What do I mean when I say Mindful Living? Well, by breaking an old rule of defining words, it is as simple as saying “It is living, mindfully.”
Living: In the sense of our linear existence, proceeding from one moment to the next as we all must do, unable to go back to our “past” or proceeding forward beyond into our “future.” It is the constant state of existing.
Mindful: Being conscious of each moment, absorbing the information, the sensations, the feelings, sights, sounds, and smells of every snapshot that is our life. To consider these moments, to reflect on these moments, and to move forward on the lessons learned from each moment.
Have you ever stopped and asked yourself, “Why am I here?” “Why am I, I?”
Easily some of the simplest yet most profound questions any human being has ever thought up. There is no right or wrong answer, and any answer you could conceive can only be subjective to you the individual.
This leads us to a quick hop over to Homer’s Odyssey, in which Odysseus enters for a moment into Hades and witnesses several iconic legends of Greek myth exercising futile tasks in death as penance for actions in life.
One of my favorites, Sisyphus (I actually named my stair running routine after Sisyphus!) was a deceitful king who’s punishment was to forever push a boulder up a hill, only to have it tumble back down to the bottom before reaching the top.
When I consider living my life, or any adventure, or task I may undertake, If I do not do it with purpose, If I do not understand it, If I draw no life lessons from it and find myself repeating past mistakes, I equate it to a Sisyphean endeavor in the sense of, I am accomplishing nothing other than repeating, just like a skipping record.
I try to apply this philosophy to every aspect of my life.
In the gym: Why am I pushing my body to these limits? What is the response my body will have to this stimulus? What can I learn from each motion? Could my form be better? Am I centered? Am I focused?
There are no wrong or right answers here, just my own interpretation. However, with my own consideration and interpretation, I assign meaning to this activity that some may see as nothing more than the repetition of a task. Like observing the tip of the iceberg poking up above the water’s surface, unless you understand what’s underneath, all you’ll see is a small portion.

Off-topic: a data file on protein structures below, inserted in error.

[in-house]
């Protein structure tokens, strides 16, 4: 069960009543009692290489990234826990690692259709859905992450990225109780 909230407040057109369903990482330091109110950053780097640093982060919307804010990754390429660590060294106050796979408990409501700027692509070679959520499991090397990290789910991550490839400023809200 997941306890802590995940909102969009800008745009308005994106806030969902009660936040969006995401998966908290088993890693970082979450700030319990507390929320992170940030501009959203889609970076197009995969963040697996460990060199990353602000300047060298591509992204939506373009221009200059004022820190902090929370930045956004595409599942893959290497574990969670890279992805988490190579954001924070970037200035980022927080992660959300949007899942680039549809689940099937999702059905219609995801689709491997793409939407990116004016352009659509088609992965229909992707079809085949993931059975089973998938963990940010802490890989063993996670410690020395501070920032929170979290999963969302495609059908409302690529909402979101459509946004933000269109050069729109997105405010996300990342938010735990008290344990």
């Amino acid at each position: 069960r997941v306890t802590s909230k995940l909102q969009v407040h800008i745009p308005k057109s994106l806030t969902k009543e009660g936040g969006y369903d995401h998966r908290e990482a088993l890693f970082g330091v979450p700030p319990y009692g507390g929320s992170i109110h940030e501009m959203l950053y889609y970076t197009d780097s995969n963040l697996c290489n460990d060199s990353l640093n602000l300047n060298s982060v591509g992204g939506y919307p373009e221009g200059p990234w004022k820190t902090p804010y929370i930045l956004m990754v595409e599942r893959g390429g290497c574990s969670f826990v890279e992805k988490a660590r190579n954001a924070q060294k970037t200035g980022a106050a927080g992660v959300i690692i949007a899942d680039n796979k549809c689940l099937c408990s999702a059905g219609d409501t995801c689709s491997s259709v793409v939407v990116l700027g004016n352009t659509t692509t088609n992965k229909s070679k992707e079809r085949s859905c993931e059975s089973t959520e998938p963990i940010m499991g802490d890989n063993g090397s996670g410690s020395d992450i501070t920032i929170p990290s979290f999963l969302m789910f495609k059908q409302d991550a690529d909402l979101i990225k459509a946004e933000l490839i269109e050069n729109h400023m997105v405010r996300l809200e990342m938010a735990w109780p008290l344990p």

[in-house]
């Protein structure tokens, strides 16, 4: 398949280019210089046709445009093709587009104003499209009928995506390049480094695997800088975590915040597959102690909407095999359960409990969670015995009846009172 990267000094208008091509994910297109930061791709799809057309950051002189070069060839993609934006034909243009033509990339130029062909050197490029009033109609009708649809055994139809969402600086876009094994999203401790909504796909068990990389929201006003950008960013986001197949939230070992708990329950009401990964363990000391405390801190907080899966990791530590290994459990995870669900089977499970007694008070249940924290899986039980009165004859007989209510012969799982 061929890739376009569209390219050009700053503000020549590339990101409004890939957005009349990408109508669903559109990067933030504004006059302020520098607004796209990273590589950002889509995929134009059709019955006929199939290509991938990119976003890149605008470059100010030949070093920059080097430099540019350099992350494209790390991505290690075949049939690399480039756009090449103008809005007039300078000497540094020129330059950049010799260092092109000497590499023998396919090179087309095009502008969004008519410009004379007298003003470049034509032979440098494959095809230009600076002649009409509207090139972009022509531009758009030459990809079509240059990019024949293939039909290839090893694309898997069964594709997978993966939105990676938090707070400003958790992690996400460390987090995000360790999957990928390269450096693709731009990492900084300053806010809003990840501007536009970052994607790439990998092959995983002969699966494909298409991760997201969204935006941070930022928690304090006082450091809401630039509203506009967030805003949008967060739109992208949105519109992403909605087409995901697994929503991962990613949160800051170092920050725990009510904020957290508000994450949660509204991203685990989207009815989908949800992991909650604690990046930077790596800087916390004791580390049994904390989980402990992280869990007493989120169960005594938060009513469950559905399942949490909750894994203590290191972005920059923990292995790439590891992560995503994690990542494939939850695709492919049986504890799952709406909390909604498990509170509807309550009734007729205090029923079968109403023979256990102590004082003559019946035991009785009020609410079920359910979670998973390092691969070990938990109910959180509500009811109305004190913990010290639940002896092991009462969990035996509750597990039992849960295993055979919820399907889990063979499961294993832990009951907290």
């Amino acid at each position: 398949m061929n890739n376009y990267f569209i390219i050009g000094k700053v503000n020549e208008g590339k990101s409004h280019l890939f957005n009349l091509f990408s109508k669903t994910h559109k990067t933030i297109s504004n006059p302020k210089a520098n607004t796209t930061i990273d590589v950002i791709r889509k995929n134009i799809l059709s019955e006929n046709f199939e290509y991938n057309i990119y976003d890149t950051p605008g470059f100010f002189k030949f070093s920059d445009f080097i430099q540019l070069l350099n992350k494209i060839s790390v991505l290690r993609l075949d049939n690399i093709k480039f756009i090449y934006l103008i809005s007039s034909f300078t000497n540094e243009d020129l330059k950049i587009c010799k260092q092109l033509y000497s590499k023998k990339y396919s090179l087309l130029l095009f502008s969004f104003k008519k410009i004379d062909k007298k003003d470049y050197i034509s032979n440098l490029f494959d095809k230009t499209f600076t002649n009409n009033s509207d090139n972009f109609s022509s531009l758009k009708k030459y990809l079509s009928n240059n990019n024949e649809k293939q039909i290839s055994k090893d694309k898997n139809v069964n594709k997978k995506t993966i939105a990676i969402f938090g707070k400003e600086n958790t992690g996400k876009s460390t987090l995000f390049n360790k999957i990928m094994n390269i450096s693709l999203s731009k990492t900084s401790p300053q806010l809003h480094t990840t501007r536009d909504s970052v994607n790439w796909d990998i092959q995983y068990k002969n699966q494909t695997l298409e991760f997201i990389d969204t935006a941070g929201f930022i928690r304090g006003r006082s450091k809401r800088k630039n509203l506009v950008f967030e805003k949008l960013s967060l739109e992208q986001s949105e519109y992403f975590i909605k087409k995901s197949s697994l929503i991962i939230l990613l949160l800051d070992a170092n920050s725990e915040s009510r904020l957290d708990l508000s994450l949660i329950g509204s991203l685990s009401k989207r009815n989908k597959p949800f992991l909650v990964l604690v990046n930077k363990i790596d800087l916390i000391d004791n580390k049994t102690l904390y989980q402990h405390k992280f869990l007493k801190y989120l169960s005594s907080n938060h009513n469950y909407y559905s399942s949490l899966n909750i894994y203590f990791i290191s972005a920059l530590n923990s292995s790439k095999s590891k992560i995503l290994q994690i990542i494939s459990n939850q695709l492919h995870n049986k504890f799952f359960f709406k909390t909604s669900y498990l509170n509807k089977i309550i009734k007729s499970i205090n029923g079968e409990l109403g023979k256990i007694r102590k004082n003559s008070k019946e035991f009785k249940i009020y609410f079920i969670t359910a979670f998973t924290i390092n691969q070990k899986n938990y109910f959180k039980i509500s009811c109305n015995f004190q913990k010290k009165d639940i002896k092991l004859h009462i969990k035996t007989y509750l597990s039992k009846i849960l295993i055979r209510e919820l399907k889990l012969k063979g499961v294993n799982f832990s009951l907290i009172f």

While eating: How does this food taste? Do I enjoy it? What could make it better? How much do I need? Am I actually hungry? What is the nutrition factor of my meal?
Perhaps you never even imagined that food could draw such insight and inward thinking. But I tell you friends, mindless eating can be detrimental to weight loss goals and nutritious fulfillment. I used to be a huge (pun intended) offender of mindless eating. Grabbing a bag of chips or a plate with 3 – 4 portions on it, sitting down in front of the TV, or video game, and just going to town without considering it at all. Before I knew it, the bag of chips I just opened was gone, the plate of food, annihilated, and in its place a continuing hunger that my brain had not registered.
Upon waking up: What can today bring? What am I going to accomplish today? How can I bring meaning to today that will be significant to myself?
Day to day life can be very monotonous for many of us. We get up, we go to work, we come home, we unwind, we go to sleep, and then we do it all over again typically 5 days a week. To me, this machine like behavior makes me feel confined and trapped, like a cog in a machine that can only turn one direction and perform its duty until one day it breaks and is replaced by a newer cog. Yet, it is not always conceivable or probable to abandon this “way of life” that has become the status quo for our society and us as evolving human beings. Society to function needs all of us to perform our “jobs” and to play by the rules. This can seem kind of depressing if it consumes your very being, at least to me!
So what if … the cog found meaning and purpose in its function? What if the cog discovered it wasn’t really a cog, but a spring, and needed to move somewhere else in the machine to fulfill its own life and purpose?
Here, we enter into some of the fabric of living mindfully and creating our own meaning rather than finding meaning and living vicariously through others in a simulated life.
I hope this topic has done something for you, even if it is just to get you thinking about yourself.
Take the wheel, captain your ship. Face the storms, make port where you choose, not where the winds may take you!
To finish up, I want to share a personal story with all of you. It is about a Tattoo that I have and one that constantly reminds me to continue living my life with purpose.
A long time ago, during the time of adolescence when we all bumble around in the dark trying to find our way and meaning, I felt like a lost soul (as I’m sure a lot of us did during those awkward years.) I watched a movie that was very inspirational at the lost moment in time, and a Latin phrase that has withstood the test of time was uttered in it that I latched onto like an overboard sailor in a storm to a piece of flotsam.
The movie was “Dead Poet’s Society” (Rest in peace Robin Williams you brilliant bastard.)
And the phrase was, “Carpe Diem.”
To put it simple, “Carpe Diem” means, Seize the Day, which I took to be the very core of my life philosophy; living each and every moment with purpose.
Uttering those words always brought me back to that feeling, to that sense of confidence.
Later in life, I had that phrase tattooed across the top of my back.
To me, it holds the same meaning, but now with a twist making its location just as significant as the ink itself.
Should I ever lose my way, I need only look over my shoulder at where I’ve come from and behind me are the words that pushed me forward, “Carpe Diem.”
Friends … I urge you, live with purpose!